Bassist Fumi Tomita
celebrates the 100th anniversary of jazz icon Charlie Parker with thoroughly Parkerian flair and resourcefulness on Celebrating Bird: A Tribute to Charlie Parker
, set for a September 25 release on Next Level Records. Tomita, along with tenor saxophonist and longtime collaborator David Detweiler, presents an inspired set of contrafacts—new melodies, composed upon familiar chord changes—of tunes in Parker’s repertoire.
Bird was a legendary creator of contrafacts. One of the bebop revolutionary’s key innovations was the language with which he reimagined songs like “Cherokee,” “Lady Be Good,” and even the basic possibilities of the blues. It’s this spirit that Tomita and his quartet (Detweiler, pianist Art Hirahara, and drummer Jimmy Macbride) channel on Celebrating Bird
, both in terms of writing original songs on classic changes and the expression of those songs in a bright and upbeat bebop aesthetic.
“I’ve always loved Charlie Parker’s music,” Tomita says, musing on the idiom Bird did so much to create. “It’s a style rooted in a certain language but very open to other styles.”
That openness is very much evident on Celebrating Bird
. Whether in the subtle calypso echoes of “Like Sigmund” (a contrafact of Parker’s “Segment”), the Latin charms of “Intersection” (based on “Repetition,” a tune from the famous Charlie Parker with Strings
sessions), or the funk suggested by Tomita’s doubling of the melody line with Detweiler on “Oceanology” (a blues in C, a favorite Bird framework), the album offers a unique insight into the vast reach of Parker’s musical ideas.
Then again, any jazz performance is also about the musicians performing it in the moment—and Tomita and company do not disappoint as artists in their own right. The glory of Detweiler’s sustained solo on “Bird’s Yard” is immediately rivaled by Hirahara’s piano chaser; Macbride makes punchy but sleek statements on “Bird Dreams”; and the leader taps into fathomless depths of soul with solos on “Alice Changes” and “Intersection.” As ever, the high point of Parker’s genius is in how it enables the individuality of visionaries like Tomita.
Fumi Tomita was born November 26, 1971 in New York. Fittingly for the era, his first musical loves were progressive rock and jazz fusion, which led him to begin on the piano in high school. He soon took up guitar and bass; the latter instrument gained his commitment, which in turn gained Tomita a spot in the jazz performance program at McGill University in Montreal, Canada.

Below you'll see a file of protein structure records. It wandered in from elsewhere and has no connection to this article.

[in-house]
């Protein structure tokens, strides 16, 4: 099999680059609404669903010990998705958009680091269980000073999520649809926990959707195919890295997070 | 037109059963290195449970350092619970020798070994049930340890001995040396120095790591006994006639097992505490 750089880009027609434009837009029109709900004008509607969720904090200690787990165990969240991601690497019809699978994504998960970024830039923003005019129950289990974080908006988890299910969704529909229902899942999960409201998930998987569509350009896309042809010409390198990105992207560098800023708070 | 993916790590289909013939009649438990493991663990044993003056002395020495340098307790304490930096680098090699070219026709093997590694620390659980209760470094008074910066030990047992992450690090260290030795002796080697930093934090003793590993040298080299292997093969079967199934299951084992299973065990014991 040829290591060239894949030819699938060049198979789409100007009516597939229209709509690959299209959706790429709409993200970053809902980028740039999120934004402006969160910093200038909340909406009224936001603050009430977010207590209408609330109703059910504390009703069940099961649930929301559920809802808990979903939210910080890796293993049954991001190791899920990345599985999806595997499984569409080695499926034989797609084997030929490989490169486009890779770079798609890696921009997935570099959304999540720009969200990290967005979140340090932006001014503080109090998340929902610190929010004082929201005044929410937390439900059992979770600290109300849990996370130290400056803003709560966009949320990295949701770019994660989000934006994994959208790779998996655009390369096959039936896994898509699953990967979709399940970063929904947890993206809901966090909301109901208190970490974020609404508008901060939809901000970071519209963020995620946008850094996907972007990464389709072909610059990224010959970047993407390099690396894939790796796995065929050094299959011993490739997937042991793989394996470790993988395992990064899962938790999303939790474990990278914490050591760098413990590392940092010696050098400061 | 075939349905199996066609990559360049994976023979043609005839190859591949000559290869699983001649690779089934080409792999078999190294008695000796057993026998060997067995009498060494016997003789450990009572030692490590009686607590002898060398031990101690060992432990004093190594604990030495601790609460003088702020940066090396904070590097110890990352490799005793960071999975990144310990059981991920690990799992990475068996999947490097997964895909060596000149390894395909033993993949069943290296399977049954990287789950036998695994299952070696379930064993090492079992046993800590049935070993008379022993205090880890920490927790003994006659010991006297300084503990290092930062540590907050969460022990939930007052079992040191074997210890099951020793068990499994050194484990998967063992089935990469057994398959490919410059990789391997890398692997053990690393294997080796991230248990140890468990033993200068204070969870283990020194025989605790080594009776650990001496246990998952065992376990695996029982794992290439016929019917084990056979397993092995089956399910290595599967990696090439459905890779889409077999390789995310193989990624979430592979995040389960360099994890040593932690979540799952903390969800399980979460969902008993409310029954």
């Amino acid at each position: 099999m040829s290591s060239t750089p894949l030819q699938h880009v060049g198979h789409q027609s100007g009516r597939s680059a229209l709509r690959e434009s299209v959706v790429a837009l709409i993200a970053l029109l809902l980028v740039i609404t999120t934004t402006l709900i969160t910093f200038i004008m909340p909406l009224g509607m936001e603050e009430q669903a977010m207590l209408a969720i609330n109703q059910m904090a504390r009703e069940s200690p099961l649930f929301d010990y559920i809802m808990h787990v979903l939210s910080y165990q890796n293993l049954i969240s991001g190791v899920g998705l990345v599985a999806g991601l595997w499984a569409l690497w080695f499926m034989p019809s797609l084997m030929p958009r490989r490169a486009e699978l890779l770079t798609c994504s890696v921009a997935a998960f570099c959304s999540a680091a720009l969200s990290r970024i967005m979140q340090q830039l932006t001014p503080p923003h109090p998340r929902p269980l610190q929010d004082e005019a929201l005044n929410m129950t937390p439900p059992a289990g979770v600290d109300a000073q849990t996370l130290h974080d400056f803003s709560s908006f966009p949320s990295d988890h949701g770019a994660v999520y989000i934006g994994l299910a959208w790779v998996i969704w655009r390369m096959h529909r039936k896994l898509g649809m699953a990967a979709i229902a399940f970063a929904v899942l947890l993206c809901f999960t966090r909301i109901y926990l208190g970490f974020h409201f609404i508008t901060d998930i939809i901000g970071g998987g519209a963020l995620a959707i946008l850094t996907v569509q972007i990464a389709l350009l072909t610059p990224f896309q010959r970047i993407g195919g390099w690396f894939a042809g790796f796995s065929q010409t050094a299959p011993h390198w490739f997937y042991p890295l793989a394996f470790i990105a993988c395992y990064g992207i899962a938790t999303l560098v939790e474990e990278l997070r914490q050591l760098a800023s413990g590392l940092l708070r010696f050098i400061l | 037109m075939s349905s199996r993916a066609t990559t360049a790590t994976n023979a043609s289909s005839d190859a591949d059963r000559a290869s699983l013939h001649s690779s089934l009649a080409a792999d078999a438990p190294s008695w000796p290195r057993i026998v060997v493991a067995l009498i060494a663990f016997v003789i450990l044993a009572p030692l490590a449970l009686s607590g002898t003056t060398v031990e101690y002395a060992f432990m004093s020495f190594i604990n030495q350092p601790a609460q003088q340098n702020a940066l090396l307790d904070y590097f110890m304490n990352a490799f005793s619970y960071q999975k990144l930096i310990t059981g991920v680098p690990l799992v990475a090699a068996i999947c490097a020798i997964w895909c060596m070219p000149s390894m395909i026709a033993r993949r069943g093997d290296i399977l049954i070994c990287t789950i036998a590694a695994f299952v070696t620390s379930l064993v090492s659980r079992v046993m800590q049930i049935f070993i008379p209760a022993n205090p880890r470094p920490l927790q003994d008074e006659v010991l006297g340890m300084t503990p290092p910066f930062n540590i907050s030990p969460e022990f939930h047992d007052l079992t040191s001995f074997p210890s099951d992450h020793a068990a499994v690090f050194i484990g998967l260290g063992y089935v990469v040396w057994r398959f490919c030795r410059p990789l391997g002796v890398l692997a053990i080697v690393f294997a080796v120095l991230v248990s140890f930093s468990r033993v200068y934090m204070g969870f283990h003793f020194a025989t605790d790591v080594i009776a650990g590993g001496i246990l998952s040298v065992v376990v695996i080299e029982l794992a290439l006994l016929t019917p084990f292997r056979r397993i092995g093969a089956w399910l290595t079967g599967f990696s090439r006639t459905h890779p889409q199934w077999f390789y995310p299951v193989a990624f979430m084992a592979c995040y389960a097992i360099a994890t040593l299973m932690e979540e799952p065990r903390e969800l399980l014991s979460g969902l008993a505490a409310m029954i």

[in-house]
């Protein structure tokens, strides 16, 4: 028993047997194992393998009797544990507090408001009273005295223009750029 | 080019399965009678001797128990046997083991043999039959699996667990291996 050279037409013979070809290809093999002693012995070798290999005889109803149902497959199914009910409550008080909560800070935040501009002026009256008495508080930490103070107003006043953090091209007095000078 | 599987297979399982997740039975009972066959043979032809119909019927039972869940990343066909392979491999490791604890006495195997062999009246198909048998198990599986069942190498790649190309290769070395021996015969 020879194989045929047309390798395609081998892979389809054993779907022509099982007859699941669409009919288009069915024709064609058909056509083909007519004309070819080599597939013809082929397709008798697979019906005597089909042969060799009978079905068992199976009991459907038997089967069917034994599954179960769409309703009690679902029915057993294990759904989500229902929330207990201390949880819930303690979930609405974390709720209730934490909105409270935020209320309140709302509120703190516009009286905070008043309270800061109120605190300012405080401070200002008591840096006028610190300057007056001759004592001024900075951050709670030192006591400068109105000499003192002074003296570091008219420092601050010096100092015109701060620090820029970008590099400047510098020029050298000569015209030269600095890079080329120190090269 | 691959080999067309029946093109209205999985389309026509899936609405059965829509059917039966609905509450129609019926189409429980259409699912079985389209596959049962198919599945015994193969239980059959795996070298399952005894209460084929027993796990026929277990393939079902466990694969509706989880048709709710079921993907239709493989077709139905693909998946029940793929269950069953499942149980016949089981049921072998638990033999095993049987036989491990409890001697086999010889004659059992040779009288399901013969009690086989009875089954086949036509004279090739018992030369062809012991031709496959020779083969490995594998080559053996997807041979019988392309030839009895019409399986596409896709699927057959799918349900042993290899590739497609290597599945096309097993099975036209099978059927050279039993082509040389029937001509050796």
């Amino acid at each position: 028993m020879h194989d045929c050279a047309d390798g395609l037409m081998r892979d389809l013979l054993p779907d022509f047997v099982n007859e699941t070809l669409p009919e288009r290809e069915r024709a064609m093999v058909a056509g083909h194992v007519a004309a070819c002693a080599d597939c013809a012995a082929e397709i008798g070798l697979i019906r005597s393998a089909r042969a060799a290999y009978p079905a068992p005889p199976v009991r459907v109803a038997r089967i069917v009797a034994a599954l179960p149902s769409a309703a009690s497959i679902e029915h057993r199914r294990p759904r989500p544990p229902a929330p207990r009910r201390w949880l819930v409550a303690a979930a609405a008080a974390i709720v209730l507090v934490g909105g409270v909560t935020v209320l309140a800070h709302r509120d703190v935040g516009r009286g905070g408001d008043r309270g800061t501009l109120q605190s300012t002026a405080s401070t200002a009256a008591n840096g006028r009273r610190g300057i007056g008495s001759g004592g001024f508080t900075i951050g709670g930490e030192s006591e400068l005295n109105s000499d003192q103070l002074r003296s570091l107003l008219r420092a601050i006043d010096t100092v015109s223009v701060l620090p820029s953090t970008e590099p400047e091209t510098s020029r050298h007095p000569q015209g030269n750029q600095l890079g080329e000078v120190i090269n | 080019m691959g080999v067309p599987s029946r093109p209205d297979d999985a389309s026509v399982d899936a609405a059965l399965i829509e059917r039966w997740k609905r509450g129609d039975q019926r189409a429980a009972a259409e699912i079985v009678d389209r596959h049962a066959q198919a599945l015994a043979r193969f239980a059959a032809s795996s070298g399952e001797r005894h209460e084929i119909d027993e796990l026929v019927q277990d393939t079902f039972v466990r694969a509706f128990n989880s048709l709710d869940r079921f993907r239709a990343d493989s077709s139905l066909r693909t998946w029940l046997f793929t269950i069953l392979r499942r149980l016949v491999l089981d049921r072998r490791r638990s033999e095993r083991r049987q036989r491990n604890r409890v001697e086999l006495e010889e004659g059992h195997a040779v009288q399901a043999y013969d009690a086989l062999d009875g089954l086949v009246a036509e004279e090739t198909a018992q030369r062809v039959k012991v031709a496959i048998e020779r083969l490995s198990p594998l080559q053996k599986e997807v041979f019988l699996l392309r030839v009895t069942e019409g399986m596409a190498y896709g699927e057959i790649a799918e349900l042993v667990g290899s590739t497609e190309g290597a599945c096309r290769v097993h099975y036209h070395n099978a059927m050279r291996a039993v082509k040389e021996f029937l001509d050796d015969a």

He spent some time as a working musician in Montreal; spent a year in Portland, Oregon; then returned to his hometown in 2000 to earn a master’s degree at Manhattan School of Music (studying with Jay Anderson and Larry Ridley). Being at MSM put him directly in touch with the New York jazz community, and Tomita began working with the likes of Joey Baron, Vincent Herring, Jeremy Pelt, and Art Hirahara. All the while he continued pursuing musical scholarship, finishing his master’s and going on to study ethnomusicology at Hunter College and jazz and contemporary media at Eastman School of Music (where he met tenor saxophonist Dave Detweiler). He ultimately gained a tenure-track position in the jazz program at the University of Massachusetts-Amherst, where he currently teaches.
Tomita’s debut recording, Untold
, appeared in 2011, with Impromptu
appearing that same year. (The albums were recorded in 2003 and 2004, respectively). He and Detweiler made their first record together in 2015 on the saxophonist’s Dave Detweiler Trio
. In 2019 came the ambitious The Elephant Vanishes: Jazz Interpretations of the Short Stories of Haruki Murakami
, through which Tomita explored his Asian-American identity. (His father was Japanese; his mother a Chinese-American.) The new Celebration of Bird
is, in a sense, another examination of identity: that of a contemporary jazz musician who is building on the foundation Charlie Parker laid.
“Conceived before the pandemic, this tribute record to Charlie Parker will, I hope, still be relevant in the new normal with the COVID-19 pandemic,” says Tomita. “The sweeping changes for social justice for African Americans that have dominated the summer of 2020 were a dream that Parker, living during the pre-Civil Rights era, was denied. Yet he still led a musical revolution known as bebop that contributed to the great music known as Jazz. His music can be viewed as a form of protest during an era when African Americans could not voice their opposition to racial discrimination, segregation, or lynchings. During his centennial year, I hope that Charlie Parker will continue to be remembered and that his music will resonate with listeners during an age of protest.”